EDITION: October - December '07


Nano Calvo

Text & photos: Nano Calvo · Adverstock.com

With the message that the final objective in life is to be happy, Tenzin Gyatso, XIV Dalai Lama, spiritual and secular leader of the Tibetan people, demonstrated his natural spontaneity in Spanish territory during his three day visit in Barcelona. He spoke there before thousands of people that listened respectfully and attentively about our need to avoid suffering, obtain the best mental peace possible and remember that we are interdependent beings connected by nature.

This wise man of slight body and constant smile often defines himself as “a simple Buddhist monk – not more or less”, who holds more than 100 honorary doctorates, and lives a simple life that resumes at 4 in the morning when he awakes to meditate and dedicates himself to a busy agenda of administrative meetings, audiences, teachings and diverse ceremonies. He fights for the liberation of Tibet, constantly opposes the use of violence and based on tolerance and mutual respect to preserve the historical and cultural knowledge of his people, was worth the Nobel peace prize in 1989 amid worldwide applause, excepting China.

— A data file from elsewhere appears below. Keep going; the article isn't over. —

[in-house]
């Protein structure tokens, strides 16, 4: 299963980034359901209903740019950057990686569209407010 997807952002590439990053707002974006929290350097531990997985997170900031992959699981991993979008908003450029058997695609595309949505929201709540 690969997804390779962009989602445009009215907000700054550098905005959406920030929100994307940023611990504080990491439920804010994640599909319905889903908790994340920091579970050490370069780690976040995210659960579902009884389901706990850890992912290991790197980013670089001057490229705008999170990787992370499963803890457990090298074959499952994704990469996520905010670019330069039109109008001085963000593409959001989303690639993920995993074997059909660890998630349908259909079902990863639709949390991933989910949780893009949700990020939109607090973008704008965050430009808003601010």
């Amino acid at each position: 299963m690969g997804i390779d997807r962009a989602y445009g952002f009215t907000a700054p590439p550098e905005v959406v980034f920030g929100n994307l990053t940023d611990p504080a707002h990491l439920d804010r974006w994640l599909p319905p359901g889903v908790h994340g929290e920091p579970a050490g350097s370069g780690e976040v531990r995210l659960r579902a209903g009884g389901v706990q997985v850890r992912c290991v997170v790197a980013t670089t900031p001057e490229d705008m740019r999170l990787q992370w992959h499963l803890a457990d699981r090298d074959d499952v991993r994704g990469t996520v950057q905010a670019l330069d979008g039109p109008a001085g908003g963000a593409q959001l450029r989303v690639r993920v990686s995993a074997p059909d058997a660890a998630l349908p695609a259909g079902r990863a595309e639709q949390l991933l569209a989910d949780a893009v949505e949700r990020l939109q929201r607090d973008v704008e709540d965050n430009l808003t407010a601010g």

During the conference in the Palau Sant Jordi, the Dalai Lama set out that, based on his experience, that the highest level of internal peace comes from the development of love and compassion. The more that we concern ourselves with the happiness of others, he commented, greater will be our sense of wellbeing. Cultivating a warm feeling, we can also eliminate the fears and insecurities that we might have. We must strive to develop a compassion that is not motivated by attachment, as often happens with a new marriage or other relationships motivated by our emotional desires and that do not vary with a change of attitude of the other person.

To develop this compassion, he recommends the following: “The beautiful and friendly people, as well as the not so attractive and harmful people, in the end are human beings as I am. Like myself, they are looking for happiness and shun suffering, and their right to overcome it and be happy is the same as mine. When we recognize that all beings are equal in their desire for happiness and the right to obtain it, empathy is automatically created and we feel close to them.”

For more profound reading on this theme, you can read “The Art of Happiness” by the Dalai Lama and Howard C. Cutler, where this and other concepts are dealt with more extensively and in greater detail.